Managers of George Street bars and pubs given advice by police about what to do in a terrorist attack
Hospitality businesses in George Street are being supported to make use of outdoor areas by Edinburgh City Council this summer as Covid restrictions continue to ease.
Among the premises with outdoor seating are The Standing Order and Alexander Graham Bell pubs, owned by JD Wetherspoon. This week, police counter terrorism officers dropped in to provide some general advice as their establishments start to get busier.
It is understood such reassurance visits have been made by officers in the past.
A Wetherspoon spokesperson said: “Obviously, the safety of our staff and customers is paramount and we are more than happy to take on board the briefing by the police in Edinburgh.”
Police have provided posters which give advice to licenced premises on knowing what to do in the event of a terrorist attack including the most effective ways to barricade, avoid attackers and react to a situation. The poster also suggests that procedures to lock down a premises are practised once a month with all staff, as with fire drills.
The Wetherspoon spokesperson said the posters are displayed in their staff rooms and that similar leaflets from Network Rail are on show in their Booking Office bar in Waverley train station.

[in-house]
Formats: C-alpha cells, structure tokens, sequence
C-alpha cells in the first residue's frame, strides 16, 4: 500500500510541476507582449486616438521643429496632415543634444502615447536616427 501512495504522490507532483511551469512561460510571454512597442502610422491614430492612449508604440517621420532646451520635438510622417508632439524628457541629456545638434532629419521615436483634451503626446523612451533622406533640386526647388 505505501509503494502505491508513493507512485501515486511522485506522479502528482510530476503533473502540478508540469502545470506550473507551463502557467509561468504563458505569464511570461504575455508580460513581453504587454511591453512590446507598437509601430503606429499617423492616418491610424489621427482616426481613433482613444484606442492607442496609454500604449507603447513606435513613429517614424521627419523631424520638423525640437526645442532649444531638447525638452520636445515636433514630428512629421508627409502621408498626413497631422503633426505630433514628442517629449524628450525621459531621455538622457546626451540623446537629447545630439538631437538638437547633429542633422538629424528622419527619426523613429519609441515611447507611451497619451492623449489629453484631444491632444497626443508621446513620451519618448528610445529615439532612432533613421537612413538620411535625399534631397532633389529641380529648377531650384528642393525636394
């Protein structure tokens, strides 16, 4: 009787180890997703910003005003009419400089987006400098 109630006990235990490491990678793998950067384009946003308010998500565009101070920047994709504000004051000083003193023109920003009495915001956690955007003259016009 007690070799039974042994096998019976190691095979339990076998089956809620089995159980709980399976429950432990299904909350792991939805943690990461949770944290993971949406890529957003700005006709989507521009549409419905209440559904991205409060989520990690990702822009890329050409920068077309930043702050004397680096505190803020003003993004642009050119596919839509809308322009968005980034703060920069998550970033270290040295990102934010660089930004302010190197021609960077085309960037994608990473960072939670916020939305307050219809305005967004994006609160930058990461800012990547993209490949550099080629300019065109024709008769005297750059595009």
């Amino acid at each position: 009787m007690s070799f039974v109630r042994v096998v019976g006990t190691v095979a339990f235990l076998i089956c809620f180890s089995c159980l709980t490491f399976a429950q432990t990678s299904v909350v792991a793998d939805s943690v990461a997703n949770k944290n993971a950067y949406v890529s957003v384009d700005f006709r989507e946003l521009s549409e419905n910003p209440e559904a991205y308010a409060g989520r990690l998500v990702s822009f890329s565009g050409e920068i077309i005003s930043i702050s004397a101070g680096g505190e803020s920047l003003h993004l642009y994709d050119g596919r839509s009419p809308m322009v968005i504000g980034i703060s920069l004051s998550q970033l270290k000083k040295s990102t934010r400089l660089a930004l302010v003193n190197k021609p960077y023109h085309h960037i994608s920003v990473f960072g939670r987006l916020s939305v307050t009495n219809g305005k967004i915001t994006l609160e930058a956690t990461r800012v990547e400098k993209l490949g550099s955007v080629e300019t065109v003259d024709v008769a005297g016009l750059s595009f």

Staff at hospitality businesses in George Street were also informed about the Action Counters Terrorism app which provides up to date guidance and advice on dealing with a terror related incident.
The app can provide practical advice to protect businesses in sectors which attract crowds, as well as key steps to take in the event of such an incident. Incident response plans and checklists are detailed for various scenarios such as a bomb threat, suspicious vehicle or firearms or weapons attack. The app also enables users to report suspicious activity.
Fencing surrounding the outdoor seating area at the Alexander Graham Bell is to protect customers from cars using the street, particularly those parking nearby including motorists reversing out of or driving into spaces in the middle of the road.
Chief Superintendent Sean Scott said: “As we see people returning to our towns and cities as coronavirus restrictions ease, it is important that everyone feels safe as we move back towards a more normal way of life.
“Businesses, along with the public, play a key role in remaining vigilant and we carry out regular visits across the country to offer advice on the simple steps we can all take.
“Licensed premises are an important part of that security and we provide licensees with information on a range of measures they can take to keep their customers safe, how to spot unusual activity and how to report any concerns to us. Our visits to premises in Edinburgh this week are part of this wider effort to keep our communities safe."